If you amble up the hill and pass under the arch in the Medieval walls into the town of Asolo, the first street you find is Via Roberto (with an”o”) Browning. The poet Robert Browning (1812-1889) first visited Asolo in 1836 at the age of 26 and fell in love with the place which he would return to many times during his life. His dramatic poem Pippa Passes (1841), which contains the famous line “God’s in his heaven and all’s well with the world”, is set in the town and was inspired by his first visit. In Asolo he found the peace and tranquility which prompted him to coin the Italian verb ‘asolare’ (‘to disport in the open air, amuse oneself at random’) and in memory of the town he named his last collection of poems Asolando (1889). Browning was not the only famous literary figure to become enamoured of Asolo. Further down the street is the house of Freya Stark (1893-1993) the intrepid travel writer who spent her childhood here and later returned to live in the town where Queen Elizabeth, the Queen Mother, was her guest. The cultural life and the charm of the town also attracted an American circle and in Asolo’s main square you can sit on the terrace of the Caffé Centrale, where Henry James and, later, Ernest Hemingway were habitués.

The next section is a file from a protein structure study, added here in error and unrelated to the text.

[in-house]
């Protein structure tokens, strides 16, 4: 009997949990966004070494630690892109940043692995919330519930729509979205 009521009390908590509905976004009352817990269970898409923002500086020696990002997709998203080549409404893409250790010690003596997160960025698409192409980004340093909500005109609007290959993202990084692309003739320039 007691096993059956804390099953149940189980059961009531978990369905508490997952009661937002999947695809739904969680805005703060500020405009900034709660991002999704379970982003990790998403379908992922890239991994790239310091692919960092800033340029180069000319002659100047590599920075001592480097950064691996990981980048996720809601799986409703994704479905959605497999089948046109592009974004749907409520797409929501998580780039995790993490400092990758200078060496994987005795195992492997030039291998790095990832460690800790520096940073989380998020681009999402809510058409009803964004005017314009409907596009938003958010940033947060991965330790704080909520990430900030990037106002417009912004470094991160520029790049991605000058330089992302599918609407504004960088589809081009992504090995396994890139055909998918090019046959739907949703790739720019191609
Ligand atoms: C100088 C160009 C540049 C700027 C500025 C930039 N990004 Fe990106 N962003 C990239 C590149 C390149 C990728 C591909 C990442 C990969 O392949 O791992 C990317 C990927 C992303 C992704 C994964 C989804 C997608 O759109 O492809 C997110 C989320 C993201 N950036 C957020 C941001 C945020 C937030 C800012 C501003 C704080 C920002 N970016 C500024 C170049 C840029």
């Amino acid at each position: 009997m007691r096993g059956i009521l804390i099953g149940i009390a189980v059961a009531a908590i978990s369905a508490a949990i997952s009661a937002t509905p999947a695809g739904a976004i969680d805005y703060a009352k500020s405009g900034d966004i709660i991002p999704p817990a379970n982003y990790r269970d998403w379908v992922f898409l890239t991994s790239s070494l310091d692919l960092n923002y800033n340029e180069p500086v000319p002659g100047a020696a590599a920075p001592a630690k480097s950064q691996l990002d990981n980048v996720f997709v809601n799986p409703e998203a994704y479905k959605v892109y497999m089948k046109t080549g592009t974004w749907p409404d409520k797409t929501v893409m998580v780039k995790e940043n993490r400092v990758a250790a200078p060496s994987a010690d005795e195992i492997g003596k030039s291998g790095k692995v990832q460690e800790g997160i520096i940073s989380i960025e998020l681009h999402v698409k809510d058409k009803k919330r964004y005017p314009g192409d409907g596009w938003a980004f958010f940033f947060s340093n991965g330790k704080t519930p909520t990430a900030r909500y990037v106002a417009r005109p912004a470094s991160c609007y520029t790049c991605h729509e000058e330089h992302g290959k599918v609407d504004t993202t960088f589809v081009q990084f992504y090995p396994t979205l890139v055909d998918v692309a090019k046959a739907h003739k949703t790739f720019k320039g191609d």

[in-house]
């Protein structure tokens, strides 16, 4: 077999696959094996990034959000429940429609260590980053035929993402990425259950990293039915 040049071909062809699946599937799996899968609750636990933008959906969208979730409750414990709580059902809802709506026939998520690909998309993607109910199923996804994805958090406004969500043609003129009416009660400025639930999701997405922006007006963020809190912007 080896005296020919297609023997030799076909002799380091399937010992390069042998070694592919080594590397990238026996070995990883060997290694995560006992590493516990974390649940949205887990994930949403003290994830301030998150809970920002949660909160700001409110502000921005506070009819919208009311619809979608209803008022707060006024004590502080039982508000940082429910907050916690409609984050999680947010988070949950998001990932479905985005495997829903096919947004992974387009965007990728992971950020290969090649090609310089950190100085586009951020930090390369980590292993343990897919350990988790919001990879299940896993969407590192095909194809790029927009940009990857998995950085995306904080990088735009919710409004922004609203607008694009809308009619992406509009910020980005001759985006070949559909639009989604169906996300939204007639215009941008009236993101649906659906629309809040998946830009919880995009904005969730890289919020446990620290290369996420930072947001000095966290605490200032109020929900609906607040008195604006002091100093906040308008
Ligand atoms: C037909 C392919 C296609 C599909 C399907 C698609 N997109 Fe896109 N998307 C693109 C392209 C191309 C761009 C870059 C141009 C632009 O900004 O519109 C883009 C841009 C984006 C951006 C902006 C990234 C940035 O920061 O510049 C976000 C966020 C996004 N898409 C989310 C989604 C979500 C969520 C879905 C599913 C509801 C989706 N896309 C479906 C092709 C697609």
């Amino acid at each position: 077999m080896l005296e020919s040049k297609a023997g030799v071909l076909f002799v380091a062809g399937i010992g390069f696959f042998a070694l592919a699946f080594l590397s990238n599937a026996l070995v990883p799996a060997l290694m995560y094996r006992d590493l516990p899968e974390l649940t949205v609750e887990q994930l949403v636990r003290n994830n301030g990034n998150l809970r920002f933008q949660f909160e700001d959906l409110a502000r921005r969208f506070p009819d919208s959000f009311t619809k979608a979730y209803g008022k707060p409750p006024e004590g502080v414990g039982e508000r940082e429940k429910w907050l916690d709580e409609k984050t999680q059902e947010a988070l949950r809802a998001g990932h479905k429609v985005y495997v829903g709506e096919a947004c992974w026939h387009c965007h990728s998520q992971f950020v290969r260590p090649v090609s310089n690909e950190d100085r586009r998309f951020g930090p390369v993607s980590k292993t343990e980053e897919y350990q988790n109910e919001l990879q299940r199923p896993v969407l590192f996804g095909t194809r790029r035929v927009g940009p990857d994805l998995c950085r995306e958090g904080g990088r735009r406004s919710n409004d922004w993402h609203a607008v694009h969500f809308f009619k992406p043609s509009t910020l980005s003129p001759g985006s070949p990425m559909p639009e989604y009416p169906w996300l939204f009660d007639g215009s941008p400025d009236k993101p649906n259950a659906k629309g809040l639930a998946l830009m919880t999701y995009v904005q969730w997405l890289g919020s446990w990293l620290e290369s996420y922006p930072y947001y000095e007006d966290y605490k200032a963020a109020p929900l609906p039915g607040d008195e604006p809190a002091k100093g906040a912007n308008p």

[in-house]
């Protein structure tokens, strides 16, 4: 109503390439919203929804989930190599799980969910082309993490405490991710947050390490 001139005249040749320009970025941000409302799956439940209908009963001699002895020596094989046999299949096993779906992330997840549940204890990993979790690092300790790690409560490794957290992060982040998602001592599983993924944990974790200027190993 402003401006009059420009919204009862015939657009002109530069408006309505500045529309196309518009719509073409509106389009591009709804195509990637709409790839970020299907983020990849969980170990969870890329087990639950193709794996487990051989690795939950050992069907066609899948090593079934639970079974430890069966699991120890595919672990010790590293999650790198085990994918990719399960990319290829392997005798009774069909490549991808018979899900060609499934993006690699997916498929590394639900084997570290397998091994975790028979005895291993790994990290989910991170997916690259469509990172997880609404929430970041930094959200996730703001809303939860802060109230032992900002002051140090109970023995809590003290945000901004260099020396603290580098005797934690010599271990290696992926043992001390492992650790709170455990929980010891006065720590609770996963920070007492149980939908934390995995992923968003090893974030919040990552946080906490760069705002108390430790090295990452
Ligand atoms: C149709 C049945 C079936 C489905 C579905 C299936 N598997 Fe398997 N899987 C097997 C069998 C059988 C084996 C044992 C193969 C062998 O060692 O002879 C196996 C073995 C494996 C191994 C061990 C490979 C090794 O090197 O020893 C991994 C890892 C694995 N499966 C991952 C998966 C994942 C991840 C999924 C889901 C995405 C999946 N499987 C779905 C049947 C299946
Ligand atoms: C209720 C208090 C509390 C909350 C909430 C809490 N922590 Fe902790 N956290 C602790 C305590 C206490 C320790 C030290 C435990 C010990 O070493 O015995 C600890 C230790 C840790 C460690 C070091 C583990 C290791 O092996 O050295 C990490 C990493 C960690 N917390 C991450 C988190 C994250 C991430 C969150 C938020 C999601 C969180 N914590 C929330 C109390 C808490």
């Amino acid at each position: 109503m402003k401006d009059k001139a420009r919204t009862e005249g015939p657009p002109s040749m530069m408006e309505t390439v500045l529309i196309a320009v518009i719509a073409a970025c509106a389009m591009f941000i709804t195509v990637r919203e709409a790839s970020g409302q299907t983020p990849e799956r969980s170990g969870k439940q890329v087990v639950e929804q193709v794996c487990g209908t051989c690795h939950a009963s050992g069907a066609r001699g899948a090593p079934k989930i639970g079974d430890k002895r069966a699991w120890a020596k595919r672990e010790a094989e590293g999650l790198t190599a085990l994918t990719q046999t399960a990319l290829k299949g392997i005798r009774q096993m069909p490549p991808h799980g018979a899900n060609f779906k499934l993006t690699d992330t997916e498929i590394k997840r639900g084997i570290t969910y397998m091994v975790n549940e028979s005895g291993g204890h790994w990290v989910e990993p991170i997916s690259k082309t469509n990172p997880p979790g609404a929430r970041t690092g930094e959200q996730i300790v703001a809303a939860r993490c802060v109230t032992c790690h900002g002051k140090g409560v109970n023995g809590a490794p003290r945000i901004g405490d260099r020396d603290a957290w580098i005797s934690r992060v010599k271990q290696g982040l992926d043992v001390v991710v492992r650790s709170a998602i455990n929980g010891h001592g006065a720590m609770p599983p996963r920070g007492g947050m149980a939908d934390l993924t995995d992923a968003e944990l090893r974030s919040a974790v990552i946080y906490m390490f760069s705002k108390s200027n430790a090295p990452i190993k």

Although the production norms of the DOCG allow for blending with Bianchetta, Perera, Verdiso and Glera Lunga, these and other local varieties have been almost entirely replaced in the vineyards by Glera. Today, Asolo Prosecco is fundamentally a monovarietal wine. It comes in styles which range from the very dry Extra Brut (Asolo was the first Prosecco denomination to include the category) through Brut and Extra Dry to the sweet and little-exploited Dry. The popular Extra Dry accounts for three- quarters of the total production, but in line with current international trends, recent vintages have seen an increase in the number of Brut and Extra Brut wines. Second fermentation is conventionally done in vat by the Charmat/Martinotti method. The length of the refermentation makes a defining contribution to the style of the wine: the shorter period of up to 40 days typically used for Extra Dry wines privileges primary aromas, giving these wines their characteristic aromatic charm. Brut and Extra Brut styles, on the other hand, benefit from much longer, slower refermentation during which extended contact with the fine lees gives the wines breadth and complexity. There is also a cult following for a small but growing production of Sui Lieviti (‘on the lees’) wines made according to the local artisan method of bottle refermention, without “dégorgement”. Bone dry with complex autolysis aromas, Sui Lieviti is a style with intriguing potential.